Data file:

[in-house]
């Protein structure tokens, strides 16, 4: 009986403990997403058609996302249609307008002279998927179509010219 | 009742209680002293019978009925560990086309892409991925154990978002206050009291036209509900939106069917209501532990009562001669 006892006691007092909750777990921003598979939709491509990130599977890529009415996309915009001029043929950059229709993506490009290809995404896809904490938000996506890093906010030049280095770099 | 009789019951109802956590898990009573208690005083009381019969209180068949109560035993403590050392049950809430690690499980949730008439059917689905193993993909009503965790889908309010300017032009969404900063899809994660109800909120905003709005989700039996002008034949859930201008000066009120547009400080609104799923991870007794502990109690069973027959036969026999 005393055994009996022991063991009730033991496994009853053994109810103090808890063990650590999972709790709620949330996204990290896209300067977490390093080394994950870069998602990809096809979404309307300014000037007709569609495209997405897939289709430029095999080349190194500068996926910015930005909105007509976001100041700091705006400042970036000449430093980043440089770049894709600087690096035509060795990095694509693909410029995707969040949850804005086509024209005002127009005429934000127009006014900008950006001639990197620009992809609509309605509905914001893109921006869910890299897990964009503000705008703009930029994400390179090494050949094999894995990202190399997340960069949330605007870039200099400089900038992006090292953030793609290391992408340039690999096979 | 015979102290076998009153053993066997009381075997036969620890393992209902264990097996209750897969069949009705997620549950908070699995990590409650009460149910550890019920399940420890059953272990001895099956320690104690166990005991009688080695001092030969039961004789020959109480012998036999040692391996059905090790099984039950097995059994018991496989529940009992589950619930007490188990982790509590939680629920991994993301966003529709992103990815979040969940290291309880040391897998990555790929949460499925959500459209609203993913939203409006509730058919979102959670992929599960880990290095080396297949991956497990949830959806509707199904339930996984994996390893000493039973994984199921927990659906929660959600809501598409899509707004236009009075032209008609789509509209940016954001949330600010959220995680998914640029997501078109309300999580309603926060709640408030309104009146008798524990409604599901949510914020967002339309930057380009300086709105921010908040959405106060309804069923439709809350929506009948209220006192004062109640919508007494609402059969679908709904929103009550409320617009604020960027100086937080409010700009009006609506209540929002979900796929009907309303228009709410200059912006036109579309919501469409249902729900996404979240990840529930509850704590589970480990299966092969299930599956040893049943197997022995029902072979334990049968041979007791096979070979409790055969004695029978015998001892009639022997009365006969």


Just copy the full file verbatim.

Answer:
[in-house]
């Protein structure tokens, strides 16, 4: 009986403990997403058609996302249609307008002279998927179509010219 | 009742209680002293019978009925560990086309892409991925154990978002206050009291036209509900939106069917209501532990009562001669 006892006691007092909750777990921003598979939709491509990130599977890529009415996309915009001029043929950059229709993506490009290809995404896809904490938000996506890093906010030049280095770099 | 009789019951109802956590898990009573208690005083009381019969209180068949109560035993403590050392049950809430690690499980949730008439059917689905193993993909009503965790889908309010300017032009969404900063899809994660109800909120905003709005989700039996002008034949859930201008000066009120547009400080609104799923991870007794502990109690069973027959036969026999 005393055994009996022991063991009730033991496994009853053994109810103090808890063990650590999972709790709620949330996204990290896209300067977490390093080394994950870069998602990809096809979404309307300014000037007709569609495209997405897939289709430029095999080349190194500068996926910015930005909105007509976001100041700091705006400042970036000449430093980043440089770049894709600087690096035509060795990095694509693909410029995707969040949850804005086509024209005002127009005429934000127009006014900008950006001639990197620009992809609509309605509905914001893109921006869910890299897990964009503000705008703009930029994400390179090494050949094999894995990202190399997340960069949330605007870039200099400089900038992006090292953030793609290391992408340039690999096979 | 015979102290076998009153053993066997009381075997036969620890393992209902264990097996209750897969069949009705997620549950908070699995990590409650009460149910550890019920399940420890059953272990001895099956320690104690166990005991009688080695001092030969039961004789020959109480012998036999040692391996059905090790099984039950097995059994018991496989529940009992589950619930007490188990982790509590939680629920991994993301966003529709992103990815979040969940290291309880040391897998990555790929949460499925959500459209609203993913939203409006509730058919979102959670992929599960880990290095080396297949991956497990949830959806509707199904339930996984994996390893000493039973994984199921927990659906929660959600809501598409899509707004236009009075032209008609789509509209940016954001949330600010959220995680998914640029997501078109309300999580309603926060709640408030309104009146008798524990409604599901949510914020967002339309930057380009300086709105921010908040959405106060309804069923439709809350929506009948209220006192004062109640919508007494609402059969679908709904929103009550409320617009604020960027100086937080409010700009009006609506209540929002979900796929009907309303228009709410200059912006036109579309919501469409249902729900996404979240990840529930509850704590589970480990299966092969299930599956040893049943197997022995029902072979334990049968041979007791096979070979409790055969004695029978015998001892009639022997009365006969």